Wednesday, December 9, 2009

Is America Ready for Britain's Banker Bonus Tax?

The British government has just announced a one-time 50% tax on banker bonuses. This affects all banks in the U.K., including subsidiaries of foreign banks. Only bonuses larger than 25,000 pounds (about $41,000) are subject to the special tax. This and other British government limitations on bonuses send a pretty clear signal that the Labour government of Prime Minister Gordon Brown will keep a heavy regulatory hand on banking while recovering through taxes some of the $1 trillion or so in assistance the British government provided to banks.

In the U.S., Bank of America announced that it will repay all of the $45 billion in financial aid it received from the TARP program. Among other things, this will free up B of A from the executive compensation limitations imposed by TARP and from paying the U.S. Treasury dividends on B of A preferred stock it owns through TARP. Much of B of A's ability to make this repayment is because of the extensive federal support given to banks, courtesy of the taxpayers. The Fed has funded the banks at a cost of virtually zero, and banks in many instances used that ultra cheap money to invest in U.S. Treasury securities or mortgage-backed securities effectively guaranteed by taxpayers. In other words, B of A is in part repaying TARP money with funds that it directly or indirectly received from taxpayers. The Treasury Department will probably put this down on its TARP scorecard as repayment in full, but how that could be when taxpayers provided some of the money that they received in "repayment"?

It would hardly be unprecedented for taxpayers to receive the short end of the stick. But they may also be receiving the short end of Britain's stick. The British tax on banker bonuses is a not very well-disguised way of inviting banks in London to reduce their riskier activities or move them out of the U.K. Risky activities generate enormous profits, and consequently gratifying bonuses. Since profits are the source of outsized compensation, bankers would move the risky stuff somewhere else and earn their mega bonuses there, before reducing their gaggle of golden egg laying geese.

The U.S. may be a logical place to shift the risky stuff. Financial regulatory reform is gradually slipping down the administration's list of priorities. Virtually all the changes that have been or are being made are the result of administrative and regulatory measures taken by the existing body of agencies (i.e., the Fed, FDIC, Treasury Dept., SEC, CFTC, etc.). Reform of the derivatives markets is taking place to a large degree through industry measures to improve the settlement and clearance process (with stern encouragement from regulators). The bigger issues of monitoring systemic risk and greater transparency in the derivatives markets are stalled in rush hour traffic, as health care reform and federal budgetary matters take front row seats, with a Congressional debate over the wisdom of President Obama's Afghanistan policy close behind. Riskier financial activity could quietly slip across the Atlantic and settle in, with little immediate oversight by the federal government. The American taxpayer might soon again be on the hook for another AIG-type monster bailout, and not even know it until too late.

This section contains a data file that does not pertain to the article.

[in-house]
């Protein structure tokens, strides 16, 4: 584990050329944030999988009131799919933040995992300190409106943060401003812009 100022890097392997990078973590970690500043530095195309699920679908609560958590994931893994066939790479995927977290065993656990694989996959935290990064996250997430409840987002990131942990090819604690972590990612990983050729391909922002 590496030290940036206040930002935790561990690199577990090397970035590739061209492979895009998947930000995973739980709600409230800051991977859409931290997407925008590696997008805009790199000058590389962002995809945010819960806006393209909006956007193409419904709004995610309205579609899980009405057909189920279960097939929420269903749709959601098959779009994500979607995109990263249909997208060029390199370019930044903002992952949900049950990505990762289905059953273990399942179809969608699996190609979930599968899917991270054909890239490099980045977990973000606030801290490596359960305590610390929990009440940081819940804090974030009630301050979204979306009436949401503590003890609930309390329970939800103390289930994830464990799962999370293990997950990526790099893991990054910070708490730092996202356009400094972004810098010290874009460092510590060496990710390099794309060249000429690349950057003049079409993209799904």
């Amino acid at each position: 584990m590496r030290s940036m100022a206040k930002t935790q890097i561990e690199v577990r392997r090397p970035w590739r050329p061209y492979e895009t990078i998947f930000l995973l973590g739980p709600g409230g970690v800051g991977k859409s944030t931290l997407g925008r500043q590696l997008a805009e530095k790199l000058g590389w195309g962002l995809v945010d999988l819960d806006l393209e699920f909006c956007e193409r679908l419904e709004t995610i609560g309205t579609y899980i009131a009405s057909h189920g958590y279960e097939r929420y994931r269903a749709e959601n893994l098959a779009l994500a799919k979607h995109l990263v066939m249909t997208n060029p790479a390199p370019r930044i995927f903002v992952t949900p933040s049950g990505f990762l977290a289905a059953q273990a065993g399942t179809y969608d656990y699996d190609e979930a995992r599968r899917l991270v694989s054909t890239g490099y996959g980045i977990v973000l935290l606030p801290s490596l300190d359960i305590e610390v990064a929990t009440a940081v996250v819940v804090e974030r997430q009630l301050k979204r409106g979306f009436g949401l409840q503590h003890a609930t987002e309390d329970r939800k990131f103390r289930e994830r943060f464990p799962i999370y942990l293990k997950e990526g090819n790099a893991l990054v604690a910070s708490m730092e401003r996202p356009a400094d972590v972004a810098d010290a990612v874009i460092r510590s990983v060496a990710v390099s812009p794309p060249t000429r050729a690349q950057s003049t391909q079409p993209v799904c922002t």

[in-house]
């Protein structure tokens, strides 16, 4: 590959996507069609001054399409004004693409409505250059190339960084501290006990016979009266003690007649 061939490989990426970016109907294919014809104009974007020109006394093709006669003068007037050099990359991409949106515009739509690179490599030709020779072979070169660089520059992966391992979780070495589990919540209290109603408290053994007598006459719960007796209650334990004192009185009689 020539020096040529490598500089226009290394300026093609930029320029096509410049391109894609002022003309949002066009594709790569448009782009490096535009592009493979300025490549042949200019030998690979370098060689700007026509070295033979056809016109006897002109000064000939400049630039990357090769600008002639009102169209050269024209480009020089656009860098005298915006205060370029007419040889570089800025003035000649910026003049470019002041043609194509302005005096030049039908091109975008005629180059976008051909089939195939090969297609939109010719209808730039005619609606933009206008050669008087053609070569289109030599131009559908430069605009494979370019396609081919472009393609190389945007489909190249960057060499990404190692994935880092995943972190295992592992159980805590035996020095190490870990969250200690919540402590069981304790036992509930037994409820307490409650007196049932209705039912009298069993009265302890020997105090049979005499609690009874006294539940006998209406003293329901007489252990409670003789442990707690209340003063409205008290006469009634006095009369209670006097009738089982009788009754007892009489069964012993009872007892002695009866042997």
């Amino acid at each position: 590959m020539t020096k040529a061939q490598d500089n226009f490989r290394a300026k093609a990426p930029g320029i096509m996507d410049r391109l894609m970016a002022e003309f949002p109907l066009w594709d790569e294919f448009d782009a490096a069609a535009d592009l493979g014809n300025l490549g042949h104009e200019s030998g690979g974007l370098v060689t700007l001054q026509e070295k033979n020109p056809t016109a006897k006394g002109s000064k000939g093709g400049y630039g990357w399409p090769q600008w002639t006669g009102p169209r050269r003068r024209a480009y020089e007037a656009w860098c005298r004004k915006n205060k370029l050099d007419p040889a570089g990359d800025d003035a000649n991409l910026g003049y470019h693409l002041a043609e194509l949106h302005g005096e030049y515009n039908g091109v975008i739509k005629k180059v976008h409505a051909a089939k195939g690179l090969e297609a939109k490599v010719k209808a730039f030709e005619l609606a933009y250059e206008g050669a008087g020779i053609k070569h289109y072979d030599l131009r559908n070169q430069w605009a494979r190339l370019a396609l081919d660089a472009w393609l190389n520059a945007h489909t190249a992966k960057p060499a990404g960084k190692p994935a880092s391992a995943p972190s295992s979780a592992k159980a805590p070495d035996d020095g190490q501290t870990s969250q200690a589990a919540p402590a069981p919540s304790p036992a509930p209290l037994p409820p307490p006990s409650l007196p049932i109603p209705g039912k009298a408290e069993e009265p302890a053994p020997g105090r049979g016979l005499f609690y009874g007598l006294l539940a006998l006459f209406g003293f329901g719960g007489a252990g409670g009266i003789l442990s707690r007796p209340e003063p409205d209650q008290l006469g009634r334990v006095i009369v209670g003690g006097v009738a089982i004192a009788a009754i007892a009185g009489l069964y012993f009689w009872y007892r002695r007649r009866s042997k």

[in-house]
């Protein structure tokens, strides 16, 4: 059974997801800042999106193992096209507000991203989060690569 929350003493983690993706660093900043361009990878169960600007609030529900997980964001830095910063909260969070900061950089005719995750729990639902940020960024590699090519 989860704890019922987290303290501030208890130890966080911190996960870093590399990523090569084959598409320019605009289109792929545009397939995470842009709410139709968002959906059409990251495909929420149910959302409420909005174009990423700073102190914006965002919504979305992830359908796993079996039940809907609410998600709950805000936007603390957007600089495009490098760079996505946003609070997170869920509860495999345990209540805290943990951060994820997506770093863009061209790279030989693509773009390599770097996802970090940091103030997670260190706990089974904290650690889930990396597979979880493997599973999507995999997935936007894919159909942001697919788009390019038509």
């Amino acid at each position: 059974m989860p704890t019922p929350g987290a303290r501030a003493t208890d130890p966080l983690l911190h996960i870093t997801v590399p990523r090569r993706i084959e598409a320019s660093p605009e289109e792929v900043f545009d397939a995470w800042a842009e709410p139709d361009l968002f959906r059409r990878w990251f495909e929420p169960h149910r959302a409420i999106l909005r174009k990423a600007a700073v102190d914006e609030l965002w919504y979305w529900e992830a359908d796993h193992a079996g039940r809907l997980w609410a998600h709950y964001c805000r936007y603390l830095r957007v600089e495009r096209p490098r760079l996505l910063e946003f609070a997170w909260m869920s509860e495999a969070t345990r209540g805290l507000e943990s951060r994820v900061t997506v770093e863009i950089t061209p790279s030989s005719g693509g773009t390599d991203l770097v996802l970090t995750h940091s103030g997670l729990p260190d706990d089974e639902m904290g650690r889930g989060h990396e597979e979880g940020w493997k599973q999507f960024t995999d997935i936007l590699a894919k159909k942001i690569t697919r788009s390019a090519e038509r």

The problem rests with the too-big-to fail-doctrine, where large financial institutions have the incentive is to conduct risky activities--somewhere--instead of be prudent. The individuals involved in high-octane financial activities rarely lose even if the crazy stuff they do is so systemically bad the federal deficit has to be almost doubled to salvage the economy. Bankers are incentivized to shift risky activity to new venues if they get the boot. Prudence doesn't finance yachts. And if the government--and taxpayers--will absorb the cost of bankers' failures, then all the better (from the bankers' standpoint).

Governments in continental Europe, Canada, and Asia won't welcome derivatives traders gone wild. America is the one remaining major economic power with the infrastructure to support fancy finance. Britain could, in effect, be exporting some of its most difficult financial regulatory problems. And the American taxpayer may be left holding the bag.

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